Oswego (WSYR-TV) – From college campuses to elementary schools, staff are launching a new effort to enforce safety and security following the shootings at Sandy Hook Elementary.
In Oswego on Friday, some of the nation’s top threat assessment experts gave educators tips to identify troubled teens before they become violent.
Col. Paul Walter served in Iraq and Afghanistan – he’s very familiar with threats.
"We want to be predictive in where they are, what they're going to do, how they're going to effect us, so that we can preempt that,” Walter said.
He says it’s no different in schools – you just need to know what to look out for.
"In the military, we call it indications and warnings. So it's looking at a population and seeing changes in patterns,” Walter said.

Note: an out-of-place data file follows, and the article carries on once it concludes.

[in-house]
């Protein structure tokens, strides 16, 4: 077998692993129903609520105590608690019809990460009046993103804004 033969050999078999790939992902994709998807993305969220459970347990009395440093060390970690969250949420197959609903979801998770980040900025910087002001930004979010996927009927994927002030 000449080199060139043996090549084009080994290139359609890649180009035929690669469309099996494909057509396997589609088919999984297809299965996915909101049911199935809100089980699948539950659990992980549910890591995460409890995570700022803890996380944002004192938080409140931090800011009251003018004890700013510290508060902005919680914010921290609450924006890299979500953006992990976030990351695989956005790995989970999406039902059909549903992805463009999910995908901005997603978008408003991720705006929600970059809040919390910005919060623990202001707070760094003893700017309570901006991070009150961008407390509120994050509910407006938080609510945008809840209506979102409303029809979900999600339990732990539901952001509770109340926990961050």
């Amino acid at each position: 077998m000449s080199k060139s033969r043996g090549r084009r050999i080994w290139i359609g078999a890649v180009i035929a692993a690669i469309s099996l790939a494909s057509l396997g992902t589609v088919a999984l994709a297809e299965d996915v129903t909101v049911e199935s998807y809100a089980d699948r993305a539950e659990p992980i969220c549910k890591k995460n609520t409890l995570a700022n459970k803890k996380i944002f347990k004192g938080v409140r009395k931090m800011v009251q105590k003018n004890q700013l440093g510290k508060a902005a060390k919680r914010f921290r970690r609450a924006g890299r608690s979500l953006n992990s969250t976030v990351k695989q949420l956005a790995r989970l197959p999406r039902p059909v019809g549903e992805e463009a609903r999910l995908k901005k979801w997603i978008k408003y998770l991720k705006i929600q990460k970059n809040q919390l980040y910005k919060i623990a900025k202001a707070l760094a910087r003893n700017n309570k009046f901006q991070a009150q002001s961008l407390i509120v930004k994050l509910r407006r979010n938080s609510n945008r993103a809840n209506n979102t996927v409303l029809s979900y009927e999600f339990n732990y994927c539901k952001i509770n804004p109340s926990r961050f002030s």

When it comes to students, certain changes in behavior, the way they communicate or even their attire, can send up a red flag. It's why experts say communication is key among students, staff, parents, and local law enforcement.
Presenters also discussed how to effectively assess and manage a potential threat and, in a worst case scenario, how someone might plan an attack.
"We're going to listen to what's happening in that room between the agencies and find out what some of our holes are then try to fill them,” said Oswego County BOCES District Superintendent Christopher Todd.
The Secret Service wrote the "Threat Assessment in Schools Guide" in 2002 after the shootings in Columbine.
At that time, the agency noted that threatening situations might include those launched over the Internet.